Tag: Open BigCloud Symposium

Making Data Centers Smarter and Greener

Founder of Silicon Hills News

Facebook data center, photo courtesy of Facebook

Facebook data center, photo courtesy of Facebook

Facebook has saved $1.3 billion in the last three years by making its data centers more energy efficient.

That’s enough energy to power 40,000 houses a year and saves on carbon emissions the equivalent of taking 50,000 cars off the road, said Charlie Manese, vice president of channel development for Facebook’s Open Compute Project and infrastructure.

Facebook’s data centers run on alternative energy including hydrodynamic and wind power.

The company has focused on making its data centers faster, leaner and better since it broke ground four years on its first “green” data center project in Prineville, Oregon.

Manese spoke Thursday morning on the last day of the two-day Open BigCloud Symposium focused on cloud computing and big data. The conference, held at the University of Texas at San Antonio, attracted about 200 people and featured presentations from Rackspace, Facebook, Gartner, Internet2, Dell, University of Texas Advanced Computer Center and others.

The Open Compute Project started at Facebook in 2011. A big focus of the Open Compute Project is to share best practices with software, hardware, networks and data center designs to increase efficiency and cut down on energy consumption.

“There’s a lot more data being created these days than ever before,” said Attilia Finta with Dell. His presentation focused on infrastructure cooling technology used in the data centers to keep the servers from overheating.

Ron Mann, a senior director of data center infrastructure with Hewlett-Packard showed off the container-sized data centers that HP can put in tight spaces and even on rooftops. Some of the data center containers have even been painted to look like mobile homes.

The efficient data centers are greatly needed because the world is awash in data, and the amount of data created has greatly accelerated in the last few years, said Frank Frankovsky, chairman of the Open Compute Project Foundation. It has grown from .8 zettabytes (one zettabyte equals 1 billion terabytes) of data in 2010 to 2.8 zettabytes in 2012. And it’s expected to hit 40 zettabytes in 2020, he said.

UTSA Hosts the Open BigCloud Symposium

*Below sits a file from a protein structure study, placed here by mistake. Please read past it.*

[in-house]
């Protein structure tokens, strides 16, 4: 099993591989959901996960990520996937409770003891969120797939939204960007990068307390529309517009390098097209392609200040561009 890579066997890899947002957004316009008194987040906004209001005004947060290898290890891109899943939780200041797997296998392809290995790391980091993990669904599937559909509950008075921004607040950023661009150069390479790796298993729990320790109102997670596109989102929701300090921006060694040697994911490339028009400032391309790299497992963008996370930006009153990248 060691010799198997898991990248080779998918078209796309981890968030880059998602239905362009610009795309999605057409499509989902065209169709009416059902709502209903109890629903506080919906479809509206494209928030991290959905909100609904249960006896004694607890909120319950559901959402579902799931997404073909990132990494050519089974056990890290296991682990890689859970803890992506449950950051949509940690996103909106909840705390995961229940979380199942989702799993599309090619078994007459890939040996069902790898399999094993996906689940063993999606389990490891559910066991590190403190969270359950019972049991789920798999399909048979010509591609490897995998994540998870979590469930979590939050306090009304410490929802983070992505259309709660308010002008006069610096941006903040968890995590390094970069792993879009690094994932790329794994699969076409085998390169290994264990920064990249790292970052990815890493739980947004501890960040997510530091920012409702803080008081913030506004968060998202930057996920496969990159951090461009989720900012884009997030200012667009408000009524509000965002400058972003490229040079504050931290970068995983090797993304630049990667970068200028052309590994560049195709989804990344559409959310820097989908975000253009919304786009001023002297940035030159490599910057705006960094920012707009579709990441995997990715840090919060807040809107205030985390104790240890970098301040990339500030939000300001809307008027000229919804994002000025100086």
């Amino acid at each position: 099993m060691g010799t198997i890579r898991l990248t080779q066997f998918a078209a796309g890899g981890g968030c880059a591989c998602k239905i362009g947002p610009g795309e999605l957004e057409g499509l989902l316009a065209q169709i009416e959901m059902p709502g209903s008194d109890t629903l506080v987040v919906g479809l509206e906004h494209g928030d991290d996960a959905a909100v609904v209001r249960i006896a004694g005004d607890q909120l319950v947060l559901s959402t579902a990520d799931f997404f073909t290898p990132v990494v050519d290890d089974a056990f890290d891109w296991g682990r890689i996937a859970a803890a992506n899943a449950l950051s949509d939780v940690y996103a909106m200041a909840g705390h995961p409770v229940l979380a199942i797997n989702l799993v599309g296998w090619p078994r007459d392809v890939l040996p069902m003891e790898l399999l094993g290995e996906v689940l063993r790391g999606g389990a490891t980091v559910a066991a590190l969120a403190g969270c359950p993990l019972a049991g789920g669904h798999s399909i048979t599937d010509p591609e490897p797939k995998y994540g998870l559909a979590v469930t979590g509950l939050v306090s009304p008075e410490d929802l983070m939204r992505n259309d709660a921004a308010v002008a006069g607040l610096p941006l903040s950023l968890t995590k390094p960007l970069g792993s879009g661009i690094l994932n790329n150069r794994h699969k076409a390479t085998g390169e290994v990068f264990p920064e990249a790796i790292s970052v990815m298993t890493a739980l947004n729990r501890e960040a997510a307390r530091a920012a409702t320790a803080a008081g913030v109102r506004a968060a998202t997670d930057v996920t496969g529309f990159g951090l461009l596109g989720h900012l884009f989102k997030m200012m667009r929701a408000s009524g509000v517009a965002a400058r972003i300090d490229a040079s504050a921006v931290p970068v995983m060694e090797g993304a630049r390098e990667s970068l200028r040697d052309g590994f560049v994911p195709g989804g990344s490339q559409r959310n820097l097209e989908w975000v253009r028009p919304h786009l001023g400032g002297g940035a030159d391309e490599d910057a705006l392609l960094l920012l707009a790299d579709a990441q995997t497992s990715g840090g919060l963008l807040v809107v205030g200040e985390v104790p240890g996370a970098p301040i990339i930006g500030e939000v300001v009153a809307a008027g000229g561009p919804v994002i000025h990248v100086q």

Founder of Silicon Hills News

BnC9n-kCYAA9gdwSome of the biggest trends in technology today are the cloud, a fancy name for data centers, and big data, the massive bits and bytes of information flowing through those data centers.

At the University of Texas at San Antonio, more than 100 people met Wednesday to discuss hardware, software and networks around those topics at the first Open BigCloud Symposium.

“This is about the future of cloud computing and big data,” said UTSA President Ricardo Romo.

He compared the ideas and innovation around the Open Cloud environment to Detroit during its heyday of the automotive industry.

“A collision of ideas that’s what’s going to happen here,” he said.

Romo also cut the ribbon to officially open the UTSA Open Compute Project Certification and Solutions Laboratory. The only other lab of its kind is in Taiwan.

Frank Frankovsky, president and chairman of the Open Compute Project Foundation, praised the project.

“There are incredibly innovative people in the state of Texas driving the industry forward,” he said.

The two-day Open BigCloud Symposium features more than 20 speakers in the HEB University Center Ballroom at the UTSA main campus. Most of it is highly technical with sessions like “Using ZeroVM and Swift to Build a Compute Enabled Storage Platforms” and “Composable Rack Scale Archecture Storage.” But some of the sessions address universal issues facing the technology industry like the shortage of women in technology and fostering entrepreneurship.

In 2012, Rackspace hosted the Open Compute Summit and hosted more than 500 people involved in the Open Compute Project, which Frankovsky and his team launched at Facebook in 2011. The project’s goal focuses on creating the most efficient computer hardware and software for data center. Major players like Facebook, Rackspace, Hewlett Packard, Dell and Microsoft back the project.

The Open Compute Project is driven by collaboration, contributions and consumption or the adoption of the technology by industry, Frankovsky said.

UTSA is becoming a nationally recognized hub of innovation in the Cloud and big data technology, said Lorenzo Gomez, director of the 80/20 Foundation and Geekdom.

The 80/20 Foundation has donated more than $4 million in endowed partnerships in cloud computing technology to UTSA, Gomez said.

The research, the academia and industry coming together at UTSA is extremely important said John Engates, Rackspace’s Chief Technology Officer.

“We at Rackspace believe open is supercritical,” Engates said.

Open and collaborative environments help companies innovate faster, Engates said. It also means freedom. It also allows people to do their work remotely easily, he said. An open environment also allows companies to share the risks and rewards of research and development and innovation, he said.

“Getting people on a bobsled together and going in together I think that’s supercritical,” he said.

In 2010, Rackspace and NASA jointly created the OpenStack , an open source cloud software. Today, Rackspace runs the largest OpenStack cloud in the world today, Engates said.

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